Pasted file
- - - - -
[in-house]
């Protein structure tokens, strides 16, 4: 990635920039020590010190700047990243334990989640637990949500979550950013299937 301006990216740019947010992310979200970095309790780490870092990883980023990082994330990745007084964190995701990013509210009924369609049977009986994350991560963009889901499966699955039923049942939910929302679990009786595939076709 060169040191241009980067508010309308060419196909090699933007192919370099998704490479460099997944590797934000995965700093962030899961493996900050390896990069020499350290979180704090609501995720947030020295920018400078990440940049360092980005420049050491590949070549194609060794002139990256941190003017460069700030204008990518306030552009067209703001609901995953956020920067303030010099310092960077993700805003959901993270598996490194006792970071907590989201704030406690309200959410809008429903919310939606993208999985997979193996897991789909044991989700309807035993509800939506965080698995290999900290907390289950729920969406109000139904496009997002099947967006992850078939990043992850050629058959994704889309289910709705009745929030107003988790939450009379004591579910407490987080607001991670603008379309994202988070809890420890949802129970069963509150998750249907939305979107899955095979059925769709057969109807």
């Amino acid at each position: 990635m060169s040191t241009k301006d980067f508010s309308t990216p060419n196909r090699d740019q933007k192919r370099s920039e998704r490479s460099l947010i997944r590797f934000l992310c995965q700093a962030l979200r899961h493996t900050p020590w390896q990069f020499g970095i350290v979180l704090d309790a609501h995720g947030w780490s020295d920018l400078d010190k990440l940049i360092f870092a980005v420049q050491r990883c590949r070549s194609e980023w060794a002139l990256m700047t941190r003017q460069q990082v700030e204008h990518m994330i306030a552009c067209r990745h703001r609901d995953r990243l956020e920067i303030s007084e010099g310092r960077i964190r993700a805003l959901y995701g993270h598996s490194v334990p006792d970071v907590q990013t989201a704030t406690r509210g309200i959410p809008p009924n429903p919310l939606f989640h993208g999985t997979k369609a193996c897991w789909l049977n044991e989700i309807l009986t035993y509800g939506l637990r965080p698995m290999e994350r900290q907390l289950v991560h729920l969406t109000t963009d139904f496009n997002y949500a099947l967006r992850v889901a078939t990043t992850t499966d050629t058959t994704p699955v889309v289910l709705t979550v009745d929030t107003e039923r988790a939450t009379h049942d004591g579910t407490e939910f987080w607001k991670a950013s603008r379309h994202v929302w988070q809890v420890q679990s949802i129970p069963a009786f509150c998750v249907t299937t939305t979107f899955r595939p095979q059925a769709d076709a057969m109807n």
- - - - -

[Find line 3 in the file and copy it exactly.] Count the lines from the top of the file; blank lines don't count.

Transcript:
């Amino acid at each position: 990635m060169s040191t241009k301006d980067f508010s309308t990216p060419n196909r090699d740019q933007k192919r370099s920039e998704r490479s460099l947010i997944r590797f934000l992310c995965q700093a962030l979200r899961h493996t900050p020590w390896q990069f020499g970095i350290v979180l704090d309790a609501h995720g947030w780490s020295d920018l400078d010190k990440l940049i360092f870092a980005v420049q050491r990883c590949r070549s194609e980023w060794a002139l990256m700047t941190r003017q460069q990082v700030e204008h990518m994330i306030a552009c067209r990745h703001r609901d995953r990243l956020e920067i303030s007084e010099g310092r960077i964190r993700a805003l959901y995701g993270h598996s490194v334990p006792d970071v907590q990013t989201a704030t406690r509210g309200i959410p809008p009924n429903p919310l939606f989640h993208g999985t997979k369609a193996c897991w789909l049977n044991e989700i309807l009986t035993y509800g939506l637990r965080p698995m290999e994350r900290q907390l289950v991560h729920l969406t109000t963009d139904f496009n997002y949500a099947l967006r992850v889901a078939t990043t992850t499966d050629t058959t994704p699955v889309v289910l709705t979550v009745d929030t107003e039923r988790a939450t009379h049942d004591g579910t407490e939910f987080w607001k991670a950013s603008r379309h994202v929302w988070q809890v420890q679990s949802i129970p069963a009786f509150c998750v249907t299937t939305t979107f899955r595939p095979q059925a769709d076709a057969m109807n």